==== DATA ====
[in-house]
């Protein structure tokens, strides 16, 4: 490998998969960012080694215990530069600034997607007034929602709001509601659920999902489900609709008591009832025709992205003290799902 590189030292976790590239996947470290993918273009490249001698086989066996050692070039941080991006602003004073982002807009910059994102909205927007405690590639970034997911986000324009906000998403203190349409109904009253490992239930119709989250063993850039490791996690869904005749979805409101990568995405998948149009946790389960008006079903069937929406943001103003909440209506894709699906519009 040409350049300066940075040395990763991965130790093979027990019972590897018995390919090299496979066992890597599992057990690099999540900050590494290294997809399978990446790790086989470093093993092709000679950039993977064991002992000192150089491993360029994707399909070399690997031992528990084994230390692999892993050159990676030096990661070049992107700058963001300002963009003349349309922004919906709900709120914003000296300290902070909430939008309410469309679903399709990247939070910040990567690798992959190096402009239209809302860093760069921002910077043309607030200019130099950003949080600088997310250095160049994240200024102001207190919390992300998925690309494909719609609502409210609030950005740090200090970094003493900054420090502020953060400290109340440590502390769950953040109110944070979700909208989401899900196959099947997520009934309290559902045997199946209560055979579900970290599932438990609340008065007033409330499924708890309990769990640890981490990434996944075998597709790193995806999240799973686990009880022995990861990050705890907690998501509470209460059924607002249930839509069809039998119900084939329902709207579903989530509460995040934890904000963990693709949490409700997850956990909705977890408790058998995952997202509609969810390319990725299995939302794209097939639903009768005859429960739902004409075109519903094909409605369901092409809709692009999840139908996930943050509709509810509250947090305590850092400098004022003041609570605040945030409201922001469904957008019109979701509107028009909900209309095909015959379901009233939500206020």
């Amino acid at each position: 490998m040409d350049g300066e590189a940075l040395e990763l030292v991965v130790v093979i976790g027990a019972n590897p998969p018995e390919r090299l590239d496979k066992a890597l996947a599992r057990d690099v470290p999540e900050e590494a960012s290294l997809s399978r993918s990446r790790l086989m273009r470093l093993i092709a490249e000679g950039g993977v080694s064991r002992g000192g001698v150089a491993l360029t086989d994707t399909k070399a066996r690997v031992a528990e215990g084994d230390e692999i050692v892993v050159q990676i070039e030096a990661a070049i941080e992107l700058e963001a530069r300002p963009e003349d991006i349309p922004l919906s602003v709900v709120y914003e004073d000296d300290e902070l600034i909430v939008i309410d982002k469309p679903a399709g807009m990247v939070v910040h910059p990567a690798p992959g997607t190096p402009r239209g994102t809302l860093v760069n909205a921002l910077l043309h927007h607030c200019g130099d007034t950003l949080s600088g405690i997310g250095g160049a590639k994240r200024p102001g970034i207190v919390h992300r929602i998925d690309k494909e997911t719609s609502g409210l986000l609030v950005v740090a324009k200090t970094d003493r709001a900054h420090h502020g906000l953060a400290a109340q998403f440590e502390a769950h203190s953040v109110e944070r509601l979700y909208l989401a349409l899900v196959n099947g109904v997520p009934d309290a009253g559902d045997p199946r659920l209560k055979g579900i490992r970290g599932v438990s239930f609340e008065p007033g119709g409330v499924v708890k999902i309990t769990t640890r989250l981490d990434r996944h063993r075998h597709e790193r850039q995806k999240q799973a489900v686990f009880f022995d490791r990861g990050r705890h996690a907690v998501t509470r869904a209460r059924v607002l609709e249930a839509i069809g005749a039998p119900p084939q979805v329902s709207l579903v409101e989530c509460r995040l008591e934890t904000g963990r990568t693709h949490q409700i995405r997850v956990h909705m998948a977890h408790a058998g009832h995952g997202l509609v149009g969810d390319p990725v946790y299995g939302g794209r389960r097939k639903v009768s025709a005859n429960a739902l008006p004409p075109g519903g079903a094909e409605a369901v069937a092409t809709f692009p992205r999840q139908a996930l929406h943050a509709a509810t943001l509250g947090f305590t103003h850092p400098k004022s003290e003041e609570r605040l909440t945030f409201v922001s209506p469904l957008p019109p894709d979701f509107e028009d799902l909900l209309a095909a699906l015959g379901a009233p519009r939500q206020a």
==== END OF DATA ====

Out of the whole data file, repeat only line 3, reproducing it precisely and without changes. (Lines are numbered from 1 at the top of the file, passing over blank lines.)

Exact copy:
């Amino acid at each position: 490998m040409d350049g300066e590189a940075l040395e990763l030292v991965v130790v093979i976790g027990a019972n590897p998969p018995e390919r090299l590239d496979k066992a890597l996947a599992r057990d690099v470290p999540e900050e590494a960012s290294l997809s399978r993918s990446r790790l086989m273009r470093l093993i092709a490249e000679g950039g993977v080694s064991r002992g000192g001698v150089a491993l360029t086989d994707t399909k070399a066996r690997v031992a528990e215990g084994d230390e692999i050692v892993v050159q990676i070039e030096a990661a070049i941080e992107l700058e963001a530069r300002p963009e003349d991006i349309p922004l919906s602003v709900v709120y914003e004073d000296d300290e902070l600034i909430v939008i309410d982002k469309p679903a399709g807009m990247v939070v910040h910059p990567a690798p992959g997607t190096p402009r239209g994102t809302l860093v760069n909205a921002l910077l043309h927007h607030c200019g130099d007034t950003l949080s600088g405690i997310g250095g160049a590639k994240r200024p102001g970034i207190v919390h992300r929602i998925d690309k494909e997911t719609s609502g409210l986000l609030v950005v740090a324009k200090t970094d003493r709001a900054h420090h502020g906000l953060a400290a109340q998403f440590e502390a769950h203190s953040v109110e944070r509601l979700y909208l989401a349409l899900v196959n099947g109904v997520p009934d309290a009253g559902d045997p199946r659920l209560k055979g579900i490992r970290g599932v438990s239930f609340e008065p007033g119709g409330v499924v708890k999902i309990t769990t640890r989250l981490d990434r996944h063993r075998h597709e790193r850039q995806k999240q799973a489900v686990f009880f022995d490791r990861g990050r705890h996690a907690v998501t509470r869904a209460r059924v607002l609709e249930a839509i069809g005749a039998p119900p084939q979805v329902s709207l579903v409101e989530c509460r995040l008591e934890t904000g963990r990568t693709h949490q409700i995405r997850v956990h909705m998948a977890h408790a058998g009832h995952g997202l509609v149009g969810d390319p990725v946790y299995g939302g794209r389960r097939k639903v009768s025709a005859n429960a739902l008006p004409p075109g519903g079903a094909e409605a369901v069937a092409t809709f692009p992205r999840q139908a996930l929406h943050a509709a509810t943001l509250g947090f305590t103003h850092p400098k004022s003290e003041e609570r605040l909440t945030f409201v922001s209506p469904l957008p019109p894709d979701f509107e028009d799902l909900l209309a095909a699906l015959g379901a009233p519009r939500q206020a």